The New Arab Logo

Breaking News
Israel set to trial Palestinian teenage 'hero' Ahed Tamimi Open in fullscreen

The New Arab & agencies

Israel set to trial Palestinian teenage 'hero' Ahed Tamimi

Ahed Tamimi's supporters view her as a Palestinian hero [Getty]

Date of publication: 12 February, 2018

Share this page:
  • 0

  • twitter
Ahed Tamimi, who recently turned 17 while in prison, is being hailed across the world for her bravery in resisting occupation and defending her family.
Palestinian teenager Ahed Tamimi, branded as a national hero, is set to go on trial before an Israeli military court on Tuesday for slapping an Israeli soldier late last year.

Ahed has for years been an icon of resistance, but Palestinians think her most recent trial embodies their David vs. Goliath struggle against a brutal military occupation and Israel portrays as a staged provocation meant to embarrass its military.

Israel seems to be undergoing a full-throttle prosecution of Tamimi, one of an estimated 300 Palestinian minors in Israeli jails. A senior Israeli official also recently revealed that he once had parliament investigate whether the blonde, blue-eyed Tamimis are a "real" Palestinian family, because of their physical features.

The teenage “hero” who turned 17 in jail last month has become the latest symbol of the long-running battle between Palestinians and Israelis over global public opinion.

The teenager's detention has been condemned by many rights groups who are calling for her release.

"By refusing to release Ahed Tamimi since her arrest, the Israeli authorities have shown nothing but contempt for their obligations under international law to protect children,” said Magdalena Mughrabi from Amnesty International. 

“As an unarmed girl, Ahed posed no threat during the altercation with the two Israeli soldiers who were heavily armed and wearing protective clothing.

“Yet again, the Israeli authorities have responded to acts of defiance by a Palestinian child with measures that are entirely disproportionate to the incident in question,” Magdalena Mughrabi said.

As an unarmed girl, Ahed posed no threat during the altercation with the two Israeli soldiers who were heavily armed and wearing protective clothing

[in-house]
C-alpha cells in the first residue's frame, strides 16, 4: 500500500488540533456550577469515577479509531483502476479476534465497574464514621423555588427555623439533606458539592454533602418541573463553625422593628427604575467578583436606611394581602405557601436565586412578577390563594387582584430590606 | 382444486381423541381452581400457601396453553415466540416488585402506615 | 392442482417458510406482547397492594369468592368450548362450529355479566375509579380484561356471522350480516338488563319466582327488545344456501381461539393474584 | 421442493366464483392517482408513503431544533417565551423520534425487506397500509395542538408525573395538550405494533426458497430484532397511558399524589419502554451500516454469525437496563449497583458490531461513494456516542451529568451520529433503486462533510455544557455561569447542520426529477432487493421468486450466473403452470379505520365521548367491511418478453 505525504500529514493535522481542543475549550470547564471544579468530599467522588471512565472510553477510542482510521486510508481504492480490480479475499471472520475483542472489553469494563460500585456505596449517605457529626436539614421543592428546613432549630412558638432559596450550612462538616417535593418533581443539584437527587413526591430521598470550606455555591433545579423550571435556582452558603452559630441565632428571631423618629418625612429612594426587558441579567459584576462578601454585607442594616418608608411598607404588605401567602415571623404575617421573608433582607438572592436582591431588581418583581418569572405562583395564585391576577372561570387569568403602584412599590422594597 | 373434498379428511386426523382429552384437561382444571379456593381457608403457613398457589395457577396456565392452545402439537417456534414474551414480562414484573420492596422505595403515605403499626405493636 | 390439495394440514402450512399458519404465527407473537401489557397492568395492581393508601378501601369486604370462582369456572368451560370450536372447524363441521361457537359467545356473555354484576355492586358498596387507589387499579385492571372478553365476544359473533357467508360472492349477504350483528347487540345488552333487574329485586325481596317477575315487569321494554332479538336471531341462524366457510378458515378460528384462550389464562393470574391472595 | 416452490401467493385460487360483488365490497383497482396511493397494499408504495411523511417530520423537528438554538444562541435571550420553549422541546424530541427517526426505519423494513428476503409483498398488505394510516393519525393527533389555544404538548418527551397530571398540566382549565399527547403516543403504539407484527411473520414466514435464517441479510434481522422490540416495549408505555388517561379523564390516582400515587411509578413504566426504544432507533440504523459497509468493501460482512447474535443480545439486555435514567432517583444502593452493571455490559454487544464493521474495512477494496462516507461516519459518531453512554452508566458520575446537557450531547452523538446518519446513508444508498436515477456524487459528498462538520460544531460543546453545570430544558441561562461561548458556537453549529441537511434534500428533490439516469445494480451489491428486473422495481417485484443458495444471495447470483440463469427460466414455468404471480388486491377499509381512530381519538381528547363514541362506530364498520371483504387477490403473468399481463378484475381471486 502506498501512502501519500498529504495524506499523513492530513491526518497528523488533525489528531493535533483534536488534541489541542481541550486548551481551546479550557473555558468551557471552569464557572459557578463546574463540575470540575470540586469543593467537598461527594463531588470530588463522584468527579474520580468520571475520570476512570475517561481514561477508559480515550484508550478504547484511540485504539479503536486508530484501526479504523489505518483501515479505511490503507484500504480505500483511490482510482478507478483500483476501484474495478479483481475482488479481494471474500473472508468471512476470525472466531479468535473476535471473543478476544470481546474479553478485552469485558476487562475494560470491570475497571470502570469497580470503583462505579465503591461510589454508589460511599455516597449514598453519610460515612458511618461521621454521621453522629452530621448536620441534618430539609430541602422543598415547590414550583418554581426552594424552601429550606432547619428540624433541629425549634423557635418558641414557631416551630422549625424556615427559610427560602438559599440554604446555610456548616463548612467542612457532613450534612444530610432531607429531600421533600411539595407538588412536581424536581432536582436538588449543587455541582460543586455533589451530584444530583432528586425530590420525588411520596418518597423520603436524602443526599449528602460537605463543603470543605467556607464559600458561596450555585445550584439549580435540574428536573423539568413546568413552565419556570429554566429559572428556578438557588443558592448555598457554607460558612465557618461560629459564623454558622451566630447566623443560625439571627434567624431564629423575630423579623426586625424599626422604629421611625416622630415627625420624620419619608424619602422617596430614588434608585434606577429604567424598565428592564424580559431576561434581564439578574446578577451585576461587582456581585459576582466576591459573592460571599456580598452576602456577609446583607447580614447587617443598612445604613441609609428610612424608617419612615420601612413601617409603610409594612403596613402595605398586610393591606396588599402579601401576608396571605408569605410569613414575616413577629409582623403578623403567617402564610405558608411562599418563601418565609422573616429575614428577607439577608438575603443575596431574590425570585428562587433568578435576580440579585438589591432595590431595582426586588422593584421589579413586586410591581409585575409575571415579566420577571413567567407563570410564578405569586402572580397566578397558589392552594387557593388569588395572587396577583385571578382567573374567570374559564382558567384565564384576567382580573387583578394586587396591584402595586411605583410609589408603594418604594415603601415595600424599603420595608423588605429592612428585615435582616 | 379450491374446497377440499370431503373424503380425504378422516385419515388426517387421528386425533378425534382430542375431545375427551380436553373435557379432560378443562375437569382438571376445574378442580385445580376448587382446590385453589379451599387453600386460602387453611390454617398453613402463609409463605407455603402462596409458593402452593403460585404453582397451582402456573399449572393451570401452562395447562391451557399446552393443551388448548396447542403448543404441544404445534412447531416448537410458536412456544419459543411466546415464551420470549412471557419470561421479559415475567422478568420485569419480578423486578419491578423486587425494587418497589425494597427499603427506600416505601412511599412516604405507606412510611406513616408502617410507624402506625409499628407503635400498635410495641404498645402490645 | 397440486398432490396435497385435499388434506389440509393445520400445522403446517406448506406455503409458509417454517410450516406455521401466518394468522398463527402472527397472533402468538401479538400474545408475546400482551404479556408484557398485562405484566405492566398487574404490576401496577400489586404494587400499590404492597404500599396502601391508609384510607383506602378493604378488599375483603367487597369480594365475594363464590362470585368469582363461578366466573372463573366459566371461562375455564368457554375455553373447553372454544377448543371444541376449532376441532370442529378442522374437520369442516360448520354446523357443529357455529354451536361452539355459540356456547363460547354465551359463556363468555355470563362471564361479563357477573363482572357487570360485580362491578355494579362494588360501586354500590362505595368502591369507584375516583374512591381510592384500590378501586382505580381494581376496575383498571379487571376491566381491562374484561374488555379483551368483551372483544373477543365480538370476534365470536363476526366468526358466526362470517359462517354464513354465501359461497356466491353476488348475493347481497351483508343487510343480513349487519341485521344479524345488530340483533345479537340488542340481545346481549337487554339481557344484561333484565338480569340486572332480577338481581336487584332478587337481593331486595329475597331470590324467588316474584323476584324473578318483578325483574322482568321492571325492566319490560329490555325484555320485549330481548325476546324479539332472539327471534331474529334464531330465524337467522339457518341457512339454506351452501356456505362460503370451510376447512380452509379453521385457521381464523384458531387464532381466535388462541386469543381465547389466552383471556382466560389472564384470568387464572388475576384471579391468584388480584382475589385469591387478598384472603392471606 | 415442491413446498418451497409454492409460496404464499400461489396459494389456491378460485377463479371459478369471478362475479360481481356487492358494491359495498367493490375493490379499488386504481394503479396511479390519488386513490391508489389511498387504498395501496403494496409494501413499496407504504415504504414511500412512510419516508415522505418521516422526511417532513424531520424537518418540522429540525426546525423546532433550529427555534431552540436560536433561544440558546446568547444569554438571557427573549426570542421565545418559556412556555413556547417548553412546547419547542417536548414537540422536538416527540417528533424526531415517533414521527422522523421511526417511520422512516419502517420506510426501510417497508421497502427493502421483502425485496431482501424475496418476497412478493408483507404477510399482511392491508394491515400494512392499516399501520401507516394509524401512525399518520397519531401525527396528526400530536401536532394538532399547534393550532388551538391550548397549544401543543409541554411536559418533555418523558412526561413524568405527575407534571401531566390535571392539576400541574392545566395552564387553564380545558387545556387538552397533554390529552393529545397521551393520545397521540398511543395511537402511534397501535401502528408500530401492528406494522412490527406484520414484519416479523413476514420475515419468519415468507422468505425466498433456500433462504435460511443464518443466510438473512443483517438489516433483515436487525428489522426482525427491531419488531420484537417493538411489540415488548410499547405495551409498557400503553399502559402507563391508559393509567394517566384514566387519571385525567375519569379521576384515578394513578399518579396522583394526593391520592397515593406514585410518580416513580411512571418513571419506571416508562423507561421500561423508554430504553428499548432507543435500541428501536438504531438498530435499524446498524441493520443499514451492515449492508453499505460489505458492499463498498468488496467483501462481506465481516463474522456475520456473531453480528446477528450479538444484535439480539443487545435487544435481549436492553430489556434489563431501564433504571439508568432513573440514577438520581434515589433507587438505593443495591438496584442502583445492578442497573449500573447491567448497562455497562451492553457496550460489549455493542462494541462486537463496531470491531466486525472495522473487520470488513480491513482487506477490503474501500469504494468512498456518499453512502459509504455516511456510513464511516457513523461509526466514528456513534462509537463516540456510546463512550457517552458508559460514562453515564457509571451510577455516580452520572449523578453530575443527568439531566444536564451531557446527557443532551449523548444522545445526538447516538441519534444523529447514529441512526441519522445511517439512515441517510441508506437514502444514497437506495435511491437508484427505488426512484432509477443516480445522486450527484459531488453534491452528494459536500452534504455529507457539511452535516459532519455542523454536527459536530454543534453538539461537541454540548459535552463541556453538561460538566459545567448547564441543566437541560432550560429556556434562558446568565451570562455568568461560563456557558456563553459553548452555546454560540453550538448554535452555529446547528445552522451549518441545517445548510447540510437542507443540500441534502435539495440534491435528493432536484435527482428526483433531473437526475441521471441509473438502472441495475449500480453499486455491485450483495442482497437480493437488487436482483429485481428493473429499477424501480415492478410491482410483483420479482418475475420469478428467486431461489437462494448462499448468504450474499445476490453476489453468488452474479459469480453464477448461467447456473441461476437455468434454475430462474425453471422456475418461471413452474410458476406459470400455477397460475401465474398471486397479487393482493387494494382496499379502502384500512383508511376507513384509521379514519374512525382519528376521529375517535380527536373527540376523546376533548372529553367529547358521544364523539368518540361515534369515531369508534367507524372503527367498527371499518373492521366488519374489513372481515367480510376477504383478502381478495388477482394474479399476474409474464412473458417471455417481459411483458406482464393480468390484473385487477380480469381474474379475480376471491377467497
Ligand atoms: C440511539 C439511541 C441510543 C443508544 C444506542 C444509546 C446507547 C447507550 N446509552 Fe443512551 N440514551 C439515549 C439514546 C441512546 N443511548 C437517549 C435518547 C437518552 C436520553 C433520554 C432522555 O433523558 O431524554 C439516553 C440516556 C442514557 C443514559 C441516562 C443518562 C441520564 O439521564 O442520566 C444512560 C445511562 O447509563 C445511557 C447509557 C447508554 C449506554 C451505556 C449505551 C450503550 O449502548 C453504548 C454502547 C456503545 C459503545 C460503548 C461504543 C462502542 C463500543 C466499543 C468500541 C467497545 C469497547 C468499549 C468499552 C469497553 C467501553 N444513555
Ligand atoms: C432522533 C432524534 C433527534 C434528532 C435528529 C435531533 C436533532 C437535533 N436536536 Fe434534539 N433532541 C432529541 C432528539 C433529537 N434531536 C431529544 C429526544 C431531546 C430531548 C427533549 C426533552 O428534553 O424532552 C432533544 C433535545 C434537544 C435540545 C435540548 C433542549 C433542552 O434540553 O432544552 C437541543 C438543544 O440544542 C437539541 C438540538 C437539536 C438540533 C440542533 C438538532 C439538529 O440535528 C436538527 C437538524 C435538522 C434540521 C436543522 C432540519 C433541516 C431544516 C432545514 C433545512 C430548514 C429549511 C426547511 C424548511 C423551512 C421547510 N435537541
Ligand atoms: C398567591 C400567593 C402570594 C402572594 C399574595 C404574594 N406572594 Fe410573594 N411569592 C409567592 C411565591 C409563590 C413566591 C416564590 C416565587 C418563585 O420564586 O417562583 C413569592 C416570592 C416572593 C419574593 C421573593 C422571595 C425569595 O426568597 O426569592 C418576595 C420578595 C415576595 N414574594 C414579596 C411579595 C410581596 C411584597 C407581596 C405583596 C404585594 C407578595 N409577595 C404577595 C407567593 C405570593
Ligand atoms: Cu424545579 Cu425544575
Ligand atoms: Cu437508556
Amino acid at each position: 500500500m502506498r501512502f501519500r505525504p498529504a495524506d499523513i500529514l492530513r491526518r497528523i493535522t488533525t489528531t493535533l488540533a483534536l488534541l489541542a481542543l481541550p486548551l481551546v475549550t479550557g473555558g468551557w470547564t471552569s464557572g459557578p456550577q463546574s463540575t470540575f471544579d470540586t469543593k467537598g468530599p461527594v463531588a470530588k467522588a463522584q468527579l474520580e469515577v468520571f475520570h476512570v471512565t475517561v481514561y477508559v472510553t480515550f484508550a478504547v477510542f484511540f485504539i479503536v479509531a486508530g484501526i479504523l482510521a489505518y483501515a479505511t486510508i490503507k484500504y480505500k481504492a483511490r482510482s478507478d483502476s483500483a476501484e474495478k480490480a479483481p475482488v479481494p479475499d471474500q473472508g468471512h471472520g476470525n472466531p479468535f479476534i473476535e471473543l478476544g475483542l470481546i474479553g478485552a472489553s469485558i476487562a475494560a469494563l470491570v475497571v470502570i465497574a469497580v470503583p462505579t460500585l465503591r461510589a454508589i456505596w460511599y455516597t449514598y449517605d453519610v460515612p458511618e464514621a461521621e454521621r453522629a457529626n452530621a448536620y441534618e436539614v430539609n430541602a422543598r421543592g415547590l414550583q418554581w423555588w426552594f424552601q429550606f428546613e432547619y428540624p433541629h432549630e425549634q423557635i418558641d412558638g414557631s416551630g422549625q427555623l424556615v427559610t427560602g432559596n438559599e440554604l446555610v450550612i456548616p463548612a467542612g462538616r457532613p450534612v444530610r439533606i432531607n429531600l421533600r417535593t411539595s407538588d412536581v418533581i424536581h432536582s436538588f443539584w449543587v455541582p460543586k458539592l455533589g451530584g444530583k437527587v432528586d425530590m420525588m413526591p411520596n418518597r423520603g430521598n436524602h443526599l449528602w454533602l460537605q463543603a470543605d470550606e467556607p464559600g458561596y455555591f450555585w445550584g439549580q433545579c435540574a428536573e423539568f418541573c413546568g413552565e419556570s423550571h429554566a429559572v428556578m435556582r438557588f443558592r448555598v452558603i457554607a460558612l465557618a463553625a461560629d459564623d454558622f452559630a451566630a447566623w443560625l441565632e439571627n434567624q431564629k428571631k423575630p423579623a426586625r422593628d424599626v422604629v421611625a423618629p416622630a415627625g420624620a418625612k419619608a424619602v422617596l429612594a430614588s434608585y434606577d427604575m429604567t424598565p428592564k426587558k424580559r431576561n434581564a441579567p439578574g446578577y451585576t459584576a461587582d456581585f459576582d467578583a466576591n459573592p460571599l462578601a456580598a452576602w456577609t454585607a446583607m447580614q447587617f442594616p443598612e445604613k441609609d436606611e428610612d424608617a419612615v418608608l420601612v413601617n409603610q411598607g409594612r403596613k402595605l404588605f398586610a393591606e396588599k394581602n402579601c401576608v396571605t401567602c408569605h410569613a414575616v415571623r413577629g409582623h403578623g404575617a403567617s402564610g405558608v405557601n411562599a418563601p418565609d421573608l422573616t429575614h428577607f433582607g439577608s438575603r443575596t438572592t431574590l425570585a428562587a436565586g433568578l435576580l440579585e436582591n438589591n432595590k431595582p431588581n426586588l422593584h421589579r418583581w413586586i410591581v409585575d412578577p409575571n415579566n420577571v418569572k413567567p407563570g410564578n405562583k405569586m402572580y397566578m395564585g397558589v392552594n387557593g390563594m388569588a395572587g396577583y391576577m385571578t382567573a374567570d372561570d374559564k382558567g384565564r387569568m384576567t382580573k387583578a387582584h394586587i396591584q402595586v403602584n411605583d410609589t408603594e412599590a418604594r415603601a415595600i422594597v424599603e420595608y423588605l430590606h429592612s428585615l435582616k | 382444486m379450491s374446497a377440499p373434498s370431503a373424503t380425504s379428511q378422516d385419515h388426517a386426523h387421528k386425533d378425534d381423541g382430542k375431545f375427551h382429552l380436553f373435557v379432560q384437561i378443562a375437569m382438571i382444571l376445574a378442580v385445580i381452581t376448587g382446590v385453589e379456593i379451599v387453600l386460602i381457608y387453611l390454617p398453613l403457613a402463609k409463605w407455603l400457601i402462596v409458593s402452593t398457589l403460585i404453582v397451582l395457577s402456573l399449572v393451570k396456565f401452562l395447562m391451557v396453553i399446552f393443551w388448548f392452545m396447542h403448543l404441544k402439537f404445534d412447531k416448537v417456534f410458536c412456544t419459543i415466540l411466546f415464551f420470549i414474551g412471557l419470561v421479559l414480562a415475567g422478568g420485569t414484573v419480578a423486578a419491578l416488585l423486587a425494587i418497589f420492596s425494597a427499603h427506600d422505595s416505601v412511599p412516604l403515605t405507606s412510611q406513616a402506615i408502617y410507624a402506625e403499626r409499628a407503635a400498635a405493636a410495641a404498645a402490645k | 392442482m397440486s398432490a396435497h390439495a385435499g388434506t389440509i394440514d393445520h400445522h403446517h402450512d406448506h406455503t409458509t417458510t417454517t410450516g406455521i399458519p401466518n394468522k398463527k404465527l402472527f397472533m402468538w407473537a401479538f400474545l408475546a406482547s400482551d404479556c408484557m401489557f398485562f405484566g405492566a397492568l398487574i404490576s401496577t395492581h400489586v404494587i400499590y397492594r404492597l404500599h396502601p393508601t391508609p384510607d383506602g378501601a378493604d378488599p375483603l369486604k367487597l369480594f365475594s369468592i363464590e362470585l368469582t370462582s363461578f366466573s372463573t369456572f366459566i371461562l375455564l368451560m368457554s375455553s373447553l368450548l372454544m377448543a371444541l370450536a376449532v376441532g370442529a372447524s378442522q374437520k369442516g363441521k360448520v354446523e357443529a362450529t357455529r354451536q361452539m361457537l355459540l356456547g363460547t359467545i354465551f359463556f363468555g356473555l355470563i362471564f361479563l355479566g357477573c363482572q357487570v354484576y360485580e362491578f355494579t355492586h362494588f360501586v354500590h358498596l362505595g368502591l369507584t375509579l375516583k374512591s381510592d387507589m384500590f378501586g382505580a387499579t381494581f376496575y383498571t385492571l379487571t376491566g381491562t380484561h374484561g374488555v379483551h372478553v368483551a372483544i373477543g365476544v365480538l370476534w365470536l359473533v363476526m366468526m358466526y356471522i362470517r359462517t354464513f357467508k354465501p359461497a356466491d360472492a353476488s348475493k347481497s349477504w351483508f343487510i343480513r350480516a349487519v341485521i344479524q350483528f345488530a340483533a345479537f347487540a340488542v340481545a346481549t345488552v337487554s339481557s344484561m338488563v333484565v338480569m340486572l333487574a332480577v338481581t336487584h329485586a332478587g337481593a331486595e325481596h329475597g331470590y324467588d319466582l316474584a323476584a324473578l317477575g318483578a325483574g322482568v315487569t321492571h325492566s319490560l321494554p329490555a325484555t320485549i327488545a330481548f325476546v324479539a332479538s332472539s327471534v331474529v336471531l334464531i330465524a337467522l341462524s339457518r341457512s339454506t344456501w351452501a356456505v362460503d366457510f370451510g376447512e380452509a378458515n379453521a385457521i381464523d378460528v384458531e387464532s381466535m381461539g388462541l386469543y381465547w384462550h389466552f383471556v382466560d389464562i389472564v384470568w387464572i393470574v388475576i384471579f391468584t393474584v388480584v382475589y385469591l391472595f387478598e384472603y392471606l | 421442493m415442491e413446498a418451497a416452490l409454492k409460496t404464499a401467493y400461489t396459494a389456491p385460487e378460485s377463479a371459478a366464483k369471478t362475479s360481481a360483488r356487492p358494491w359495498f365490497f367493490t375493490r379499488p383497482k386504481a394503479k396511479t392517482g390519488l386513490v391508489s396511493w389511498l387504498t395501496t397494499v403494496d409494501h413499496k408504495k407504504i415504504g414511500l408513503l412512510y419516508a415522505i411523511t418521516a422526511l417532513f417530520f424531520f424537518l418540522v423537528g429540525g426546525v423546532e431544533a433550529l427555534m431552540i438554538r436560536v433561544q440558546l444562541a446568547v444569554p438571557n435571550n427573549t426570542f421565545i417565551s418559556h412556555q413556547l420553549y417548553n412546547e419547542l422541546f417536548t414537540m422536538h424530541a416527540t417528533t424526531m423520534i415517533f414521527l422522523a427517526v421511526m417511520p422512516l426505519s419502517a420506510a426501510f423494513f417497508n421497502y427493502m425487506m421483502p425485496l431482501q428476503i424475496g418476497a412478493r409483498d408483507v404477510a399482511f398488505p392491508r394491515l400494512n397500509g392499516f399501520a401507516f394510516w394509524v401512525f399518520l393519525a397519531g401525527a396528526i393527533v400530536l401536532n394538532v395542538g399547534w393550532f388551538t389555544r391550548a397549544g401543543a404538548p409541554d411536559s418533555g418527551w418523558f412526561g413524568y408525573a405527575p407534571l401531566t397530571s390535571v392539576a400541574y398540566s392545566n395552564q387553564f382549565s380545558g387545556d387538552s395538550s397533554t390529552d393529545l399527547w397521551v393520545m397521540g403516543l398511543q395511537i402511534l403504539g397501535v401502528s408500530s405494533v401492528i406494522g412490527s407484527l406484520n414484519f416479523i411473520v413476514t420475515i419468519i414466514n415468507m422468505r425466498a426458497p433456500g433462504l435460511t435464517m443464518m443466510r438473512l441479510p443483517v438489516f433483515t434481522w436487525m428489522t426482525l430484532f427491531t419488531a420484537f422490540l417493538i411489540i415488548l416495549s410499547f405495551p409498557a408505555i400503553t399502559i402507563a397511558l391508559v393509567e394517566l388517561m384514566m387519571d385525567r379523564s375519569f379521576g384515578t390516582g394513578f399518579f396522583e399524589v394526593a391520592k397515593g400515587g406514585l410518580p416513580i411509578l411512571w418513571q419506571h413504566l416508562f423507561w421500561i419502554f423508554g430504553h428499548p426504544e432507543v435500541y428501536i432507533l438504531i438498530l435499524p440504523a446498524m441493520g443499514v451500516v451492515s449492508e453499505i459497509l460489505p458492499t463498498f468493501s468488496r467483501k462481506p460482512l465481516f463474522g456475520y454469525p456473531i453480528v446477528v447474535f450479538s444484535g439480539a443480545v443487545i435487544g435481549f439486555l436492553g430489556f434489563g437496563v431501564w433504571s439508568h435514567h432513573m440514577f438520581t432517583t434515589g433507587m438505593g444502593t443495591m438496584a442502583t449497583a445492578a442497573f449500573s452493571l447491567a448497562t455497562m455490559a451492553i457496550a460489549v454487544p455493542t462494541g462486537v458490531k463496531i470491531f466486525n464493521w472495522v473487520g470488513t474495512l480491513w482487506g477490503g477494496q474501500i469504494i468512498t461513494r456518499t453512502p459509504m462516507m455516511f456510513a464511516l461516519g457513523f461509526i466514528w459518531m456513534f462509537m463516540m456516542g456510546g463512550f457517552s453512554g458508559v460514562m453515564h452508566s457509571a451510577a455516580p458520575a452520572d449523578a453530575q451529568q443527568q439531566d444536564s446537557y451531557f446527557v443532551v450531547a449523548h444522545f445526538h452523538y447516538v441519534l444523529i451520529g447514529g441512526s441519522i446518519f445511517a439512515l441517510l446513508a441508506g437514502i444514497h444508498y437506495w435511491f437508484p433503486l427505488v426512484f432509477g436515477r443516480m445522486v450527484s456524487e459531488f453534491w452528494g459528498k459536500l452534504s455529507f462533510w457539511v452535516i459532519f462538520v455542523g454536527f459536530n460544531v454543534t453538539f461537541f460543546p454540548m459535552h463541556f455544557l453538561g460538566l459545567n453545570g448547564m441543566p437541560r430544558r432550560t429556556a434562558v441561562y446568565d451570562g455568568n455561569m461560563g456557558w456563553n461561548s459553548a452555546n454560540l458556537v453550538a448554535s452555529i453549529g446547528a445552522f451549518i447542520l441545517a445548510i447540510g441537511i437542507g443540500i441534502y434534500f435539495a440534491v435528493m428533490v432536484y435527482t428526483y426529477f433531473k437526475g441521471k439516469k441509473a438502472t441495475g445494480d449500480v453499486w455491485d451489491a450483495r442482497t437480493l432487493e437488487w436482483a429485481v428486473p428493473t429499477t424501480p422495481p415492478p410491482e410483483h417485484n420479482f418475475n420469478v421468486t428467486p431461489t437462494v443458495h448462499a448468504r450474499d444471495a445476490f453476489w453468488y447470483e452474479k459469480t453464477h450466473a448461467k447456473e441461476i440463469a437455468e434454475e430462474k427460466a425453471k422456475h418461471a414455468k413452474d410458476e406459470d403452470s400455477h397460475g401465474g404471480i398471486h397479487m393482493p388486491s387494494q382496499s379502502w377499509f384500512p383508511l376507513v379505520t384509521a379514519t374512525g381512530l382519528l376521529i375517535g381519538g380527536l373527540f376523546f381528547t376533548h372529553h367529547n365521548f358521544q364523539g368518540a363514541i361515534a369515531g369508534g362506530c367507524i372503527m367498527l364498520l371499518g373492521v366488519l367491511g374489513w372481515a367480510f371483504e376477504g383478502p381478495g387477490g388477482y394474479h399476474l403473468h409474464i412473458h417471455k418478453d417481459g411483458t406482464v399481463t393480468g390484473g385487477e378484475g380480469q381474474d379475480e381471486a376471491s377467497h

The case touches on what constitutes legitimate resistance to Israel's rule over millions of Palestinians, already in its 51st year after Israel captured the West Bank, Gaza Strip and East Jerusalem in 1967.

Ahed Tamimi's supporters  see a brave girl who struck two armed soldiers outside her West Bank home in frustration after having just learned that the troops seriously wounded her 15-year-old cousin, shooting him in the head from close range with a rubber bullet as Israel’s ongoing violence against Palestinian children persists.

See in pictures: Ahed Tamimi resisting occupation through the years

Israel has treated Tamimi's actions as a criminal offence, indicting her on charges of assault and incitement that could potentially land her in prison for several years.

Tamimi's middle-of-the-night arrest from her home in December and her pre-trial court appearances, flanked by Israeli guards and looking impassive, have evoked a sense of history on a loop.

Another generation of Palestinians seems locked in a cycle of protests and arrests by Israel, three decades after Palestinians staged their first uprising, throwing stones and burning tires in the streets.

Tamimi's father Bassem, who threw his first stone at the age of 14 and was an activist in the First Intifada, said he expects the military court will deal harshly with his daughter and that she might remain in prison for some time.

His wife, Nariman, is being prosecuted in the same December 15 scuffle in their village of Nabi Saleh and has been locked up alongside their daughter.

Since 2009, residents of Nabi Salah have staged regular anti-occupation protests that often ended with stone-throwing clashes. Ahed Tamimi has participated in such marches from a young age, and photos of her resisting soldiers occupying her town have repeatedly gone viral over the years.

The New ArabComments

Most Popular

Most Popular

    Read More